It appears the cases of Obiamalu v. Nwosu (Supra) and Uwechia v. Obi (Supra) were decided in accordance with the rule of practice of the Court of Appeal of England. This may be inferred from the judgment of the Court in Uwechia v. Obi (Supra) at p. 311 where Coker J.S.C. said:

“We think it proper at this juncture to point out that it is the duty of the appellant to ensure that the records or the notes which he proposes to challenge in the Supreme Court are made available to that court.If the records are not made available, the respondent is ex debito justiciae entitled to have the appeal proceedings terminated.”

It is pertinent to observe that the rule of practice for the production of record of appeal prescribed by the Court of Appeal Rules 1981 to our Court of Appeal is not the same as that of England. Under our rule it is not the duty of the appellant to produce the judgment. The duty is imposed on the Registrar of the Court below. Order 3 rules 10 and 13 of the Court of Appeal Rules read:

“10. The appellant shall within such time as the Registrar of the court below directs deposit with him a sum fixed to cover the estimated expense of making up and forwarding the record of appeal….

  1. The Registrar of the court below shall transmit the record… to the Registrar of the court.”
See also  Momodu Olubodun & Ors. V. Oba Adeyemi Lawal & Anor (2008) LLJR-SC

That being the case, the decision of this Court in Dr Uwechia v. Obi (Supra) and Obiamalu v. Nwosu (Supra) are not directly relevant to the determination of the case on appeal because both cases were decided on a rule of practice which is not in pari materia with our rule of court.

Our law is quite clear that once an appellant has deposited the money for making up and forwarding the record, he has performed his duty. The record shows that the Plaintiff deposited with the Registrar of the High Court of Kaduna State the sum of N47.40 for filing, hearing, service and records. He had done his duty. It was the Registrar of the High Court who failed to discharge his duty of transmitting the judgment to the Registrar of the Court of Appeal because the judgment was missing.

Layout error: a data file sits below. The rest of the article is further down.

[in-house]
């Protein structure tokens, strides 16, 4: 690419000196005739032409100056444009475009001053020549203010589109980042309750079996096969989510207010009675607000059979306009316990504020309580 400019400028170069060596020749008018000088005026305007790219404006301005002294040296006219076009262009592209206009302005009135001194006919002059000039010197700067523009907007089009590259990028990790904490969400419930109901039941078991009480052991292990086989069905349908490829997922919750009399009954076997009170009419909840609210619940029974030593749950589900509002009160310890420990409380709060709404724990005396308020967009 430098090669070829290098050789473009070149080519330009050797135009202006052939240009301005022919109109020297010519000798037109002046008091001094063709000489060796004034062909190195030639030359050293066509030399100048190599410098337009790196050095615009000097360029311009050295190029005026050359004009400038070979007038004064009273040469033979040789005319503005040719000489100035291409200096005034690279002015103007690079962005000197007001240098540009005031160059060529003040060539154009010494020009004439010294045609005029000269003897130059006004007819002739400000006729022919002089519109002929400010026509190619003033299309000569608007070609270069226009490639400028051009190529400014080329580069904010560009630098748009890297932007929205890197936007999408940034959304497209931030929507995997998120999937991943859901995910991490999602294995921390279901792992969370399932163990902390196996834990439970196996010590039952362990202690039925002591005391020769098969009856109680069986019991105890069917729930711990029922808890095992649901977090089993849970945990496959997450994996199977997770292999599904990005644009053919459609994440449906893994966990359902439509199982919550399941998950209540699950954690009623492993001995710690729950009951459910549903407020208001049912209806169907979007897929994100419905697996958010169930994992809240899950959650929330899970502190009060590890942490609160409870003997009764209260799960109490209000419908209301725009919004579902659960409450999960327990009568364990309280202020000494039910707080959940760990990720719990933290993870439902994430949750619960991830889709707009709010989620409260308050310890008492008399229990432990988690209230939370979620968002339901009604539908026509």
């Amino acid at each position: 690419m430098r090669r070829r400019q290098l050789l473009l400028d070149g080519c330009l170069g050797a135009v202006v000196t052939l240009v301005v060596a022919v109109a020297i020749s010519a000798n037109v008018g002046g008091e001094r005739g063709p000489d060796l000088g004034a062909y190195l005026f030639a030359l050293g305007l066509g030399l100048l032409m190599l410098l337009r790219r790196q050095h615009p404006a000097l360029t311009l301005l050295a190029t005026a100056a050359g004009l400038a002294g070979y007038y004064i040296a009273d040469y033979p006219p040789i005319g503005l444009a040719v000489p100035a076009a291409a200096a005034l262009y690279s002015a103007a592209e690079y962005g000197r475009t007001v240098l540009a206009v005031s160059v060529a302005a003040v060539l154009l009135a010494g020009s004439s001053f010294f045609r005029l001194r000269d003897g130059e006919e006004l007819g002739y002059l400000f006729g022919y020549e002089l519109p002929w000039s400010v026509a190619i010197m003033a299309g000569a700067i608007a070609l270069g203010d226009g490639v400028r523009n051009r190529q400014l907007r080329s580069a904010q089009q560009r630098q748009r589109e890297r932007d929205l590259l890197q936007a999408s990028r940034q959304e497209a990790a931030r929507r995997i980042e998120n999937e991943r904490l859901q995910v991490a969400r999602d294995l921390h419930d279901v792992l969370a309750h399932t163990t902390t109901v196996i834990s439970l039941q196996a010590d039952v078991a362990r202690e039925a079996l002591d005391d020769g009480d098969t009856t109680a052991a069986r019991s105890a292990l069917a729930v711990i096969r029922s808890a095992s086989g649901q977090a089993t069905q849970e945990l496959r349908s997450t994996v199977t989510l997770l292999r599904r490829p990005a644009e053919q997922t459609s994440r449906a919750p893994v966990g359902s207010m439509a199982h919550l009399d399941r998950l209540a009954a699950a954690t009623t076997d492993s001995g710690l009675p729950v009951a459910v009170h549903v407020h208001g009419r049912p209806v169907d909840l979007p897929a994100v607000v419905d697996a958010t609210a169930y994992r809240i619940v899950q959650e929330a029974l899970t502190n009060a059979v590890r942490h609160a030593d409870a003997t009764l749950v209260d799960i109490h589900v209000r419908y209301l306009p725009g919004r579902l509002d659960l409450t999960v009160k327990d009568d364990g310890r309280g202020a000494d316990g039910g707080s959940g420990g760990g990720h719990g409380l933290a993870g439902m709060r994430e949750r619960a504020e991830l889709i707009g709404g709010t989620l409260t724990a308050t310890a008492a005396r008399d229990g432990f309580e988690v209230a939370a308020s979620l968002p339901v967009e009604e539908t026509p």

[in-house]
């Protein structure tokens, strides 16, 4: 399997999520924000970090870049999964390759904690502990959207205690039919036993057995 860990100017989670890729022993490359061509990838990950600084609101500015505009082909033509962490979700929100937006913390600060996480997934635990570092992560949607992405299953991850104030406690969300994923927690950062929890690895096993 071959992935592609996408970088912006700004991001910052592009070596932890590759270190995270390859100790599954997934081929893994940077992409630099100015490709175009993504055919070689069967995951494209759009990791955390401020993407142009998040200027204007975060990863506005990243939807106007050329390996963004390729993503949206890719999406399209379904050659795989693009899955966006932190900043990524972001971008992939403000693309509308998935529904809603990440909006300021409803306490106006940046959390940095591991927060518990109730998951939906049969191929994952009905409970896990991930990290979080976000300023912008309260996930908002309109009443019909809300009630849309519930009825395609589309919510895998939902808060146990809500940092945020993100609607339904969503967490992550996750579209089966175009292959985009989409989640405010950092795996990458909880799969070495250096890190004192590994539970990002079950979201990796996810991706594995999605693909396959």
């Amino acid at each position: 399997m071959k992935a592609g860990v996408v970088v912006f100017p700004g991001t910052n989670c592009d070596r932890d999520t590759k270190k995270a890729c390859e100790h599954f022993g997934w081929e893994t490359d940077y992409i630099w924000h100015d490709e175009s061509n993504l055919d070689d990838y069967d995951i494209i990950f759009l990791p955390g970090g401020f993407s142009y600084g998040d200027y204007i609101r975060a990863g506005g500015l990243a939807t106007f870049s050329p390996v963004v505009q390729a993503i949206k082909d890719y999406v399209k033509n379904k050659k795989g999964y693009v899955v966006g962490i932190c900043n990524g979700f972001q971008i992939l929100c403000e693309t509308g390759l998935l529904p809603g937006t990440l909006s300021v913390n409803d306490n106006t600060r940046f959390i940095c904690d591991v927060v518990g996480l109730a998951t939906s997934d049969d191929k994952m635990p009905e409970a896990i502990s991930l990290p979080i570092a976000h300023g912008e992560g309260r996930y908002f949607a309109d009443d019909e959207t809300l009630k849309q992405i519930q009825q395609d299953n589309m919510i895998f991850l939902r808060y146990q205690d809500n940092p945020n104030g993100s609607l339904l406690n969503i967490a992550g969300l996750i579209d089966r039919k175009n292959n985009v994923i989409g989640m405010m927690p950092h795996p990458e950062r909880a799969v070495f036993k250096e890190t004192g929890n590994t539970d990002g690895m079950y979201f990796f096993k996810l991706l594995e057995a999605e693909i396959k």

Now, by virtue of section 220 of the Constitution of the Federal Republic of Nigeria 1979 the Plaintiff has the right to prosecute his appeal in the Court of Appeal and he also has the right to have the appeal determined on the merits by that Court. By inadvertence, carelessness or negligence through its judicial arm, to wit the High Court of the State, the Kaduna State Government deprived the Plaintiff of his constitutional right under the said section by causing the loss of the judgment. The Plaintiff could not prosecute his appeal and the Court of Appeal could not determine his appeal on the merits.

In Bello v. Attorney-General of Oyo State (1980) 5 N.W.L.R. 828 this Court held that deprivation by a State of an appellant’s right to prosecute his appeal in the Court of Appeal and to have the appeal determined on the merits by that Court was unconstitutional and legally wrongful.

In the exercise of its judicial powers a court of law should adhere to constitutionality. It should not condone the commission by a State of a constitutional wrong nor should it be an accessory after the fact to the commission of unconstitutionality. The Court of Appeal, in deciding whether to strike out the Plaintiff’s appeal or to order a retrial, ought of have been guided by the principle of adhering to constitutionality.

It seems to me that striking out the Plaintiff’s claim, as the Court of Appeal did, was tantamount to the condonation by the Court of Appeal of the constitutional wrong committed by the Kaduna State. That Court was therefore wrong in making the order striking out the claim.

In my considered view, the only order that may be consistent with the Plaintiff’s constitutional rights of appeal is to give him another opportunity to start all over so that his rights of appeal, which he was deprived of, may be restored if the result of the hearing de novo so warrants.

For the foregoing reasons, the decision of Abdullahi J. delivered on 26th October 1979 and the judgment of the Court of Appeal are set aside. The case shall be remitted to the High Court for hearing de novo. Costs shall abide the result of the hearing de novo.


SC.2/1986